According the latest, not always believable stats, the unemployment rate is down to 4.4%, but there’s nothing to celebrate.
What started me thinking about this had little to do with that impersonal statistic. It was an everyday conversation with a small businessman I know. He quit college in his junior year—twenty years ago—because he already mowed over 175 lawns on top of several dozen, large commercial accounts, and he had no interest in doing anything else. With more work than he could handle, he bought the best, professional equipment, and hired plenty of people to help him while he ensured quality work for every customer. Today, he can’t keep up with it because, a: he can’t find enough people who can pass a drug test, and b: his acquaintances “on unemployment” won’t take the work—at >$17 an hour for a four-month gig. It’s an old story, but getting worse.
Business people—those running every little restaurant, coffee shop, flower shop, hardware store, and contracting business—have to pay for those unwilling to look for work, have to pay higher wages for those who will work, and of course, pass the costs on to us. Not a pretty picture here at ground level.
Zooming out, official stats say there are 161 million people in the labor force, and 4.4% of them—or about 7 million are counted as “unemployed” today. About two million are collecting checks. What’s most disturbing, however, is that at <63%, the labor participation rate is the lowest it’s been since 1978, almost 50 years ago. Out of 161 million potential workers, about 61 million are not working.
Marry those facts with 2014 data showing that 153 million people receive federal checks of some kind. If you subtract those receiving Social Security, Medicare, Veterans’ benefits, and unemployment compensation, that leaves about 108 million—including children—receiving means-tested support—Temporary Assistance for Needy Families, Medicaid, and food stamps. Under Obama, food stamp participation rose to 43 million people, up 11 million during his administration alone. How many people are part of the millions working or not working but receiving welfare of some kind and are undeserving of such assistance is hard to parse, but no matter how you slice it, it’s not a small number. And that’s a lot of overhead, isn’t it?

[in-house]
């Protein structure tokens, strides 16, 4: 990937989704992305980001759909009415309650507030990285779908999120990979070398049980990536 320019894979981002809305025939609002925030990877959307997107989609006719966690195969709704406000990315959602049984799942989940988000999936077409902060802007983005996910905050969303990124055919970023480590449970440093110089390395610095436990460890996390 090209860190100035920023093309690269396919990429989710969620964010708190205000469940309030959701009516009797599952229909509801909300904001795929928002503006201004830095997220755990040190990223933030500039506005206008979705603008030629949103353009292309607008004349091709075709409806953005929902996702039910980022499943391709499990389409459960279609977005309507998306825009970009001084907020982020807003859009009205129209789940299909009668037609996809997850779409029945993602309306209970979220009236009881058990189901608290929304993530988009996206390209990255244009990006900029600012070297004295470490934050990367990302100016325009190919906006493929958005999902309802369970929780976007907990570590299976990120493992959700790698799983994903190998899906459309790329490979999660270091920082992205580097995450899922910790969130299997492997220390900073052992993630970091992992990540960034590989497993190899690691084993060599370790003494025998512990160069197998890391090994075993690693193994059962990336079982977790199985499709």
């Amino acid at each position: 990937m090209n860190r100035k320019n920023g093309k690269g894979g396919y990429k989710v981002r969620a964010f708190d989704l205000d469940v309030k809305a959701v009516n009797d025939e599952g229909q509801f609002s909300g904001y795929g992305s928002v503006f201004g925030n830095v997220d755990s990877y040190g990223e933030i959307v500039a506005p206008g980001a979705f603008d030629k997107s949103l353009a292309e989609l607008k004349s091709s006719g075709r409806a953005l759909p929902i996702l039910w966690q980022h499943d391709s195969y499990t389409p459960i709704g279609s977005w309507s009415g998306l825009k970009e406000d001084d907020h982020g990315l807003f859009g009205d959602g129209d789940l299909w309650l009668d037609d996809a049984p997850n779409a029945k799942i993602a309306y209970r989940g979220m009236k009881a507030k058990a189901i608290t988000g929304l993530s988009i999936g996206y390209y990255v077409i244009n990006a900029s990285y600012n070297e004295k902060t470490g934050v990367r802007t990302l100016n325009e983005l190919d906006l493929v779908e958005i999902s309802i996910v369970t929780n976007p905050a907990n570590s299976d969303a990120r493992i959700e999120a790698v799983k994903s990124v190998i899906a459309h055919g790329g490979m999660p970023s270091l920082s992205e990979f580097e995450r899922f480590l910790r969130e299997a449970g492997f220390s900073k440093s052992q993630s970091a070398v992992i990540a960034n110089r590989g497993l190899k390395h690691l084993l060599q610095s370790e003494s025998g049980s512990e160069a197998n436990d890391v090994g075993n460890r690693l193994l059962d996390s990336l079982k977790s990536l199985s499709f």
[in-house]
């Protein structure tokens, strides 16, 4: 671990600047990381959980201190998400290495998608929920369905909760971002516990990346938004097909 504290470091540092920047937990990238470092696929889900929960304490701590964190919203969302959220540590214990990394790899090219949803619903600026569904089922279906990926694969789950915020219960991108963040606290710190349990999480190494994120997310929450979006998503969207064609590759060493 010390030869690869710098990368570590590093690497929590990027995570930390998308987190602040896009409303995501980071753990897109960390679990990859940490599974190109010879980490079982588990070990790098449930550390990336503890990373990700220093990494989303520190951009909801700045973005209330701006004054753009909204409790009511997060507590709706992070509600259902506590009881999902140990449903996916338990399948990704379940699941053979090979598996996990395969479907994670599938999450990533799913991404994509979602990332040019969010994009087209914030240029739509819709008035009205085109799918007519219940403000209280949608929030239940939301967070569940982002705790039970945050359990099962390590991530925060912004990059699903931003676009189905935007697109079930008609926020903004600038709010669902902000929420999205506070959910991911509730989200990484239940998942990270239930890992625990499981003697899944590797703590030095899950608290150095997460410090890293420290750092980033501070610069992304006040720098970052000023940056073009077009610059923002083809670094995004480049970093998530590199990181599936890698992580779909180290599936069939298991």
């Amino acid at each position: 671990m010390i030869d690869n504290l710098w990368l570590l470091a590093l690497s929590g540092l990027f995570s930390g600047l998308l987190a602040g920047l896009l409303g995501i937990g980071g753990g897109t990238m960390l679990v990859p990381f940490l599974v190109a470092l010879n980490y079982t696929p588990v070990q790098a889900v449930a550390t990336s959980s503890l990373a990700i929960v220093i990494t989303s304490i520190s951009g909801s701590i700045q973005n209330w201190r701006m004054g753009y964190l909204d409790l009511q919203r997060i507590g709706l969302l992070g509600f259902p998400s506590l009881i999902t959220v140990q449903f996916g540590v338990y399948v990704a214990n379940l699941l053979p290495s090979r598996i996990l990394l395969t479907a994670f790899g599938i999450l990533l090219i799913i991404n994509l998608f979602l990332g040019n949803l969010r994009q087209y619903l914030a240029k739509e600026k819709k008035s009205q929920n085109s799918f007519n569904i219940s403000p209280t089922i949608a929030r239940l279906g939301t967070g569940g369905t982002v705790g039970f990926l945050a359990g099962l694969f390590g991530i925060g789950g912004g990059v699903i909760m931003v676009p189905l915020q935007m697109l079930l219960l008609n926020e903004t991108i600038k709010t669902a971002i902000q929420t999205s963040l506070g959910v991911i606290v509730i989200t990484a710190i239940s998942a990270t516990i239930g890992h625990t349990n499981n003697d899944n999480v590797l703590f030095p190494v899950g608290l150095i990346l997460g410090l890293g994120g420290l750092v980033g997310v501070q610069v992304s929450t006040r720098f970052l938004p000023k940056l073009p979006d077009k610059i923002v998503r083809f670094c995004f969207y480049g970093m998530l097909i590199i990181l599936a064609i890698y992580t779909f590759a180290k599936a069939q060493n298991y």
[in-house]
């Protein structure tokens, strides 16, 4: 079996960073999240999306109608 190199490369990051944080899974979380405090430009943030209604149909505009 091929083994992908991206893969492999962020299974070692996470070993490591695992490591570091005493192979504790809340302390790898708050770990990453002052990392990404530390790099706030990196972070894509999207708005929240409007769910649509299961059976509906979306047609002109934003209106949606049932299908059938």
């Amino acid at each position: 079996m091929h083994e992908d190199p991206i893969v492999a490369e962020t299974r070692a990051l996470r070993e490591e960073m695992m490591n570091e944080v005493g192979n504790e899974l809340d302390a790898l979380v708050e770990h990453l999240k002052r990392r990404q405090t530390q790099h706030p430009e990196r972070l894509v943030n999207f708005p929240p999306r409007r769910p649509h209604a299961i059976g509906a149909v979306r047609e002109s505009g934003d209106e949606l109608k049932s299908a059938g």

Millions of people who couldn’t retire in 2008 because they were financially decimated in the crash have more than recouped their 401k losses, especially given the Trump effect since November. Their departure from the workforce in droves has opened up millions of opportunities for the upwardly able, and the ripple effect on each lower rung of the job ladder has been incalculable.
At the bottom rungs, too, the opportunities are boundless, but most small employers will tell you, there may well be people available, but they’re not ready for work. Whether they can’t pass a drug test, or are physically incapable (consider the obesity rate in the US: 36.5% of adults according to the CDC), many have no experience in showing up on time with a positive attitude and willing to put in a good day’s work. God only knows where the legions of high school grads and college kids are who can’t or won’t take a >$17 per hour job for the summer.
There must be opportunities for entrepreneurs who can ready people for the real world of work. Training to be a barista, lawn jockey, or burger flipper may be relatively simple, but not much will be accomplished if benefits remain rich and mindless when jobs go begging. Are we not sufficiently sophisticated to adjust benefits geographically as the unemployment rate drops in the same areas? Since we’re evidently throwing billions away on benefits for people who have overstayed their welfare, shall we say, could we not spend a bit more to find out who really deserves the generosity of the working citizenry and who doesn’t?
The implications for immigrants—legal or illegal—could not be more favorable, could they? Unless we are able to euchre our own capable citizens away from the free lunch, hardworking aliens will be seen by many as a godsend. Joe Biden can make fun of those who drive taxis, run 7-11s, nail salons, and dry-cleaners, but the fact is people from those countries work hard and they didn’t come here with bags of gold. Most came here with nothing, and they came here legally.
For illegals, one has to believe it hasn’t escaped President Trump’s notice that if the economy skyrockets, the demand for deportation of hard-working non-criminals will diminish. While he smartly secures the borders, one way or another, his bigger challenge fulfilling a promise to create jobs for American workers will be to make all capable Americans work.
So, when ordinary working people—who are paying the freight for millions who can’t or won’t work because the system is rigged to entitle the underserving—cry out for good sense to prevail in the swamp, it gives a whole new meaning to Help Wanted!